Athens’s traffic chaos gets back to ‘normal’ now the Games are over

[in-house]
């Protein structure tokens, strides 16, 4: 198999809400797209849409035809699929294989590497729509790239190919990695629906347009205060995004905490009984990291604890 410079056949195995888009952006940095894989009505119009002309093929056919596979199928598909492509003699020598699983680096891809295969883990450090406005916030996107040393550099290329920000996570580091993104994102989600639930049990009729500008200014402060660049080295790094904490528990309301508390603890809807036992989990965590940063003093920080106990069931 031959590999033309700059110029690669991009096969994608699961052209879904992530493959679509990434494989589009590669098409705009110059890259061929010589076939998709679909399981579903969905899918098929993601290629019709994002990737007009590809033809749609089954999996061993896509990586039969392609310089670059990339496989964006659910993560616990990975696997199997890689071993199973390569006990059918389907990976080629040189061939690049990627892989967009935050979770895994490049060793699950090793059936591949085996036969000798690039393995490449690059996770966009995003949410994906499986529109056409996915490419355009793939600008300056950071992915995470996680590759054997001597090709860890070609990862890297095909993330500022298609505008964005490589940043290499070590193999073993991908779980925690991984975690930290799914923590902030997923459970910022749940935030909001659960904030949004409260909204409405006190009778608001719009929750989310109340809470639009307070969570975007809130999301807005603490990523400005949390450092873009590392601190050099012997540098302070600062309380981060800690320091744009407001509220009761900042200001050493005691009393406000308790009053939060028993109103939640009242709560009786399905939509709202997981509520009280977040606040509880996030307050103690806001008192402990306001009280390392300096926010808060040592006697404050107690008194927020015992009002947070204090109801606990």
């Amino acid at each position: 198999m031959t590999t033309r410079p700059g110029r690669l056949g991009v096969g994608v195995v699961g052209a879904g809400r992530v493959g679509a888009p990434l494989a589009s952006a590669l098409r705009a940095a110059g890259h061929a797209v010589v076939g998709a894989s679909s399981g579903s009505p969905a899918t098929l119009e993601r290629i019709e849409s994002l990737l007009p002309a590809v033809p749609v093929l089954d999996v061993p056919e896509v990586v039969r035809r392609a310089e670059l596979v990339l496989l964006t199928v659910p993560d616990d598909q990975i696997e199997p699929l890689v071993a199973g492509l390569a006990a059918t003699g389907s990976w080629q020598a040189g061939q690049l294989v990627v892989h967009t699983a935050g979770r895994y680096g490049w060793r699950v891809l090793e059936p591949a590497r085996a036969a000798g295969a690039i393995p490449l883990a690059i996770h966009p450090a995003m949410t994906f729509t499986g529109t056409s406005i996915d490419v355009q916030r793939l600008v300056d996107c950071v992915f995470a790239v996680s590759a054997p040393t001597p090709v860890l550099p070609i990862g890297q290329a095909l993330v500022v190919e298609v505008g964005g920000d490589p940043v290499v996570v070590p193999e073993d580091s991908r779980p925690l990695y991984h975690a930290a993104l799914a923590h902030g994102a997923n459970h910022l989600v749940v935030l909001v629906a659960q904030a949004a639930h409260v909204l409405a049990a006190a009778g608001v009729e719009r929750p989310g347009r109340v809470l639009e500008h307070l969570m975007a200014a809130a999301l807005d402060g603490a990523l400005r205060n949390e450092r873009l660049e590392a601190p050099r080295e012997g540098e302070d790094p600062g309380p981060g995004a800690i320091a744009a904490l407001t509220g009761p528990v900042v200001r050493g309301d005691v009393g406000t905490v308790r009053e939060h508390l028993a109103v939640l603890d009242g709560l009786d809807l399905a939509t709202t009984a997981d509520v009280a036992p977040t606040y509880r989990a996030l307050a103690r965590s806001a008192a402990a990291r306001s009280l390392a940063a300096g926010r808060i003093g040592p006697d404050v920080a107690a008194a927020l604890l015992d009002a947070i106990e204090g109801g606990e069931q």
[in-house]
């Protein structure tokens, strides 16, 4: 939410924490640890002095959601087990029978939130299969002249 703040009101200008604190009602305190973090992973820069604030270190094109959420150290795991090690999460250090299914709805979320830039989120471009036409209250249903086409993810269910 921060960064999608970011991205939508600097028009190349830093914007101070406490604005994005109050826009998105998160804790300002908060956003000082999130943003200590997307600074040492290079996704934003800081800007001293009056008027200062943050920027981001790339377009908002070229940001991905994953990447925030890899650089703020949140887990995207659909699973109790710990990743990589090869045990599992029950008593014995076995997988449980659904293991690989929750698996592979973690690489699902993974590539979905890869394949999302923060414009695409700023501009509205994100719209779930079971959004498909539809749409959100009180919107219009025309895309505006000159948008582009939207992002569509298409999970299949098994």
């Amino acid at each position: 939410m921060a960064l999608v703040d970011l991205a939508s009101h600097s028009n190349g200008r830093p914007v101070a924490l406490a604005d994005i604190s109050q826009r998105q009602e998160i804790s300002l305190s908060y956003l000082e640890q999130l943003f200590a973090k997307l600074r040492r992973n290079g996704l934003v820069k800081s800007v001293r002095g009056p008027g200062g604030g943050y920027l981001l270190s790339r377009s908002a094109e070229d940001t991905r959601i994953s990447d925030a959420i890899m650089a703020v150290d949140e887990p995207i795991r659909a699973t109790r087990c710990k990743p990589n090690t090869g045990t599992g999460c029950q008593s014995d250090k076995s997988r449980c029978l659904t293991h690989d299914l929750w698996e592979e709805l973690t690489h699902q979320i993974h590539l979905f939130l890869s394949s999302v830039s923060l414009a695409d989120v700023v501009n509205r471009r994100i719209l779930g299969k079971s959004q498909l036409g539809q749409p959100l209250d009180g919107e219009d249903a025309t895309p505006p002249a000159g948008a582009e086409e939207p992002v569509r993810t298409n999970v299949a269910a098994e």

As the last visitors leave town after the end of the Paralympics, Athens is returning to «normal,» with one significant difference, however. The people who live in the city, particularly those who move around the center during the day, have now had the experience of living in a different kind of city, so they have greater demands and expect some order to be brought to what is usually chaos on the streets. The Athens traffic police have been giving the situation some thought, seeking ways to improve traffic conditions in the city center as much as possible and make life easier for pedestrians. Yiannis Mantas, deputy chief of the Athens traffic police, told Kathimerini the intention is to continue with the system used in 2003 which had positive results on traffic flow in the center. The main element of the model was the continual and intensive policing of main roads in the center and zero tolerance for violations, but as of early 2004, conditions eased when most of the force was transferred to security planning for the Olympics. Mantas cited statistics that show that 76,000 pairs of license plates were removed from illegally parked vehicles, tickets were issued for another 96,000 and 1,500 vehicles were towed away. The crackdown did much to free sidewalks of parked vehicles and double-parked cars on roads that obstructed the free flow of traffic. The policing of bus lanes by special teams assisted by cameras helped speed up public transport. Meanwhile, a traffic policing program for the inner commercial ring resulted in 2,800 motorcycles being booked for noise pollution, while traffic police units stationed at entry points to the center prevented the entry of large trucks. Another special unit, consisting of 24 motorcyclists, is continually on the move to spot dangerous violations of the traffic code, such as running red lights, speeding, bikers without helmets and motorists without seatbelts. In 2003, this unit registered an average of 4,500 violations a month. A second special unit consisted of five women traffic police officers circulating on motorcycles for special duties, such as accompanying ambulances or other vehicles carrying patients or pregnant women being taken to hospital. According to Mantas, these two latter groups were virtually disbanded for the needs of the Games, but are now set to be re-established.